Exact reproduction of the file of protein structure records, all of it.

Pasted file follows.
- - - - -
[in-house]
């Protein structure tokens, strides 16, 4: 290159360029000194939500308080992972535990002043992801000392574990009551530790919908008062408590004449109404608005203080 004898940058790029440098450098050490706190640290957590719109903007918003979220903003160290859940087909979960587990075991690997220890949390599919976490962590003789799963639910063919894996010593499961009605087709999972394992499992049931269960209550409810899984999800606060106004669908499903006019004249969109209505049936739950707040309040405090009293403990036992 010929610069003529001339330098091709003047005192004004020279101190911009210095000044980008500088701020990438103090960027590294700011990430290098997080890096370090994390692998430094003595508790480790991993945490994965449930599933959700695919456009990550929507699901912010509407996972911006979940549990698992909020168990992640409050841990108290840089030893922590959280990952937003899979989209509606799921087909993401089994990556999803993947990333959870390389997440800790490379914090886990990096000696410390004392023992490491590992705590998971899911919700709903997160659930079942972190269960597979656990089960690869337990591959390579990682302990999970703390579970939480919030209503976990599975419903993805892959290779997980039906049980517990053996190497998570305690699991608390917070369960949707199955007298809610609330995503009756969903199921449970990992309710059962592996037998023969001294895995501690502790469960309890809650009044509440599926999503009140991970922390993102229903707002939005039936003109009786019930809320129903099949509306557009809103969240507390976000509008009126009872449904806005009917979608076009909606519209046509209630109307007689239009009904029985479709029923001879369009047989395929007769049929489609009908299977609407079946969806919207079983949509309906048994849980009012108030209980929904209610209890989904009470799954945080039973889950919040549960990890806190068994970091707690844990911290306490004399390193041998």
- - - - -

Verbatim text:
[in-house]
């Protein structure tokens, strides 16, 4: 290159360029000194939500308080992972535990002043992801000392574990009551530790919908008062408590004449109404608005203080 004898940058790029440098450098050490706190640290957590719109903007918003979220903003160290859940087909979960587990075991690997220890949390599919976490962590003789799963639910063919894996010593499961009605087709999972394992499992049931269960209550409810899984999800606060106004669908499903006019004249969109209505049936739950707040309040405090009293403990036992 010929610069003529001339330098091709003047005192004004020279101190911009210095000044980008500088701020990438103090960027590294700011990430290098997080890096370090994390692998430094003595508790480790991993945490994965449930599933959700695919456009990550929507699901912010509407996972911006979940549990698992909020168990992640409050841990108290840089030893922590959280990952937003899979989209509606799921087909993401089994990556999803993947990333959870390389997440800790490379914090886990990096000696410390004392023992490491590992705590998971899911919700709903997160659930079942972190269960597979656990089960690869337990591959390579990682302990999970703390579970939480919030209503976990599975419903993805892959290779997980039906049980517990053996190497998570305690699991608390917070369960949707199955007298809610609330995503009756969903199921449970990992309710059962592996037998023969001294895995501690502790469960309890809650009044509440599926999503009140991970922390993102229903707002939005039936003109009786019930809320129903099949509306557009809103969240507390976000509008009126009872449904806005009917979608076009909606519209046509209630109307007689239009009904029985479709029923001879369009047989395929007769049929489609009908299977609407079946969806919207079983949509309906048994849980009012108030209980929904209610209890989904009470799954945080039973889950919040549960990890806190068994970091707690844990911290306490004399390193041998």